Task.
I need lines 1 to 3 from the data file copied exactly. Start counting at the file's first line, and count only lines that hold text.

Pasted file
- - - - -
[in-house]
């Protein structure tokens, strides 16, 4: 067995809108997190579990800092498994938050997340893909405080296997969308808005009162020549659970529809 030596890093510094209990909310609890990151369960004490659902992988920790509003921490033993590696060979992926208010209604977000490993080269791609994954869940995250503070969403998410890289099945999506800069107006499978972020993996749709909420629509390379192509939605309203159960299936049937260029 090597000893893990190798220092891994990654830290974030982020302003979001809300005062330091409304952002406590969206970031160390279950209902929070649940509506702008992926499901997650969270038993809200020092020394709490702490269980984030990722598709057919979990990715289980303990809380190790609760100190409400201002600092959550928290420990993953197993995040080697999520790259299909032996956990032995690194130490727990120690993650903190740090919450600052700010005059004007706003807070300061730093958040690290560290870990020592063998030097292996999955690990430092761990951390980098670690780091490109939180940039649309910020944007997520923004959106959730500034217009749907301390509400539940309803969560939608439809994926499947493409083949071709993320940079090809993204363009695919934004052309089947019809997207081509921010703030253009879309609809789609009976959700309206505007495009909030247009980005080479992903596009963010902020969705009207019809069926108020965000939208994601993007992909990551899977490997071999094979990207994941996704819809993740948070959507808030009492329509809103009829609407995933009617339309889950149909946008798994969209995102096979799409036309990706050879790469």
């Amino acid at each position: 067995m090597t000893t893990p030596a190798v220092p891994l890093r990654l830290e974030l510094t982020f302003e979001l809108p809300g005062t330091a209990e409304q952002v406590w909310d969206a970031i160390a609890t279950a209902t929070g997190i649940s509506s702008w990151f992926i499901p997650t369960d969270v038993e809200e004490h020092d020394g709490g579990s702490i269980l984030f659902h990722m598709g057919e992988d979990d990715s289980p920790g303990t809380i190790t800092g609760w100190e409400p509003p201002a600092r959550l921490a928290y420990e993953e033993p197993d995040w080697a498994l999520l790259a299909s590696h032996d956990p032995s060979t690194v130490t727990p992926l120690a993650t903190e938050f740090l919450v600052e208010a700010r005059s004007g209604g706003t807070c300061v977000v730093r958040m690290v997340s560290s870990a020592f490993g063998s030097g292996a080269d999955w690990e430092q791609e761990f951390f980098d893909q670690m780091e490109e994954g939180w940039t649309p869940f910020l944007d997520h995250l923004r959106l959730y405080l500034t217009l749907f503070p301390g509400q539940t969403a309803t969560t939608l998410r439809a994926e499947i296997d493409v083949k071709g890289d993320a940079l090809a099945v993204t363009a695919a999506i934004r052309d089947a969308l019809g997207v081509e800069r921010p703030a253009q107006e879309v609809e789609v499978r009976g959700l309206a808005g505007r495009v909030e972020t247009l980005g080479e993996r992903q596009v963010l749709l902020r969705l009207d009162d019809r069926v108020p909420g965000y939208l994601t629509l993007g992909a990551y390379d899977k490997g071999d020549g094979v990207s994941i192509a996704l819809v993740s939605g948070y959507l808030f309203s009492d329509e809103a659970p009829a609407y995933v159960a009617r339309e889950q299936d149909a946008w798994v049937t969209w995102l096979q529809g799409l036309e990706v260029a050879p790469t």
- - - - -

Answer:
[in-house]
């Protein structure tokens, strides 16, 4: 067995809108997190579990800092498994938050997340893909405080296997969308808005009162020549659970529809 030596890093510094209990909310609890990151369960004490659902992988920790509003921490033993590696060979992926208010209604977000490993080269791609994954869940995250503070969403998410890289099945999506800069107006499978972020993996749709909420629509390379192509939605309203159960299936049937260029 090597000893893990190798220092891994990654830290974030982020302003979001809300005062330091409304952002406590969206970031160390279950209902929070649940509506702008992926499901997650969270038993809200020092020394709490702490269980984030990722598709057919979990990715289980303990809380190790609760100190409400201002600092959550928290420990993953197993995040080697999520790259299909032996956990032995690194130490727990120690993650903190740090919450600052700010005059004007706003807070300061730093958040690290560290870990020592063998030097292996999955690990430092761990951390980098670690780091490109939180940039649309910020944007997520923004959106959730500034217009749907301390509400539940309803969560939608439809994926499947493409083949071709993320940079090809993204363009695919934004052309089947019809997207081509921010703030253009879309609809789609009976959700309206505007495009909030247009980005080479992903596009963010902020969705009207019809069926108020965000939208994601993007992909990551899977490997071999094979990207994941996704819809993740948070959507808030009492329509809103009829609407995933009617339309889950149909946008798994969209995102096979799409036309990706050879790469």
């Amino acid at each position: 067995m090597t000893t893990p030596a190798v220092p891994l890093r990654l830290e974030l510094t982020f302003e979001l809108p809300g005062t330091a209990e409304q952002v406590w909310d969206a970031i160390a609890t279950a209902t929070g997190i649940s509506s702008w990151f992926i499901p997650t369960d969270v038993e809200e004490h020092d020394g709490g579990s702490i269980l984030f659902h990722m598709g057919e992988d979990d990715s289980p920790g303990t809380i190790t800092g609760w100190e409400p509003p201002a600092r959550l921490a928290y420990e993953e033993p197993d995040w080697a498994l999520l790259a299909s590696h032996d956990p032995s060979t690194v130490t727990p992926l120690a993650t903190e938050f740090l919450v600052e208010a700010r005059s004007g209604g706003t807070c300061v977000v730093r958040m690290v997340s560290s870990a020592f490993g063998s030097g292996a080269d999955w690990e430092q791609e761990f951390f980098d893909q670690m780091e490109e994954g939180w940039t649309p869940f910020l944007d997520h995250l923004r959106l959730y405080l500034t217009l749907f503070p301390g509400q539940t969403a309803t969560t939608l998410r439809a994926e499947i296997d493409v083949k071709g890289d993320a940079l090809a099945v993204t363009a695919a999506i934004r052309d089947a969308l019809g997207v081509e800069r921010p703030a253009q107006e879309v609809e789609v499978r009976g959700l309206a808005g505007r495009v909030e972020t247009l980005g080479e993996r992903q596009v963010l749709l902020r969705l009207d009162d019809r069926v108020p909420g965000y939208l994601t629509l993007g992909a990551y390379d899977k490997g071999d020549g094979v990207s994941i192509a996704l819809v993740s939605g948070y959507l808030f309203s009492d329509e809103a659970p009829a609407y995933v159960a009617r339309e889950q299936d149909a946008w798994v049937t969209w995102l096979q529809g799409l036309e990706v260029a050879p790469t």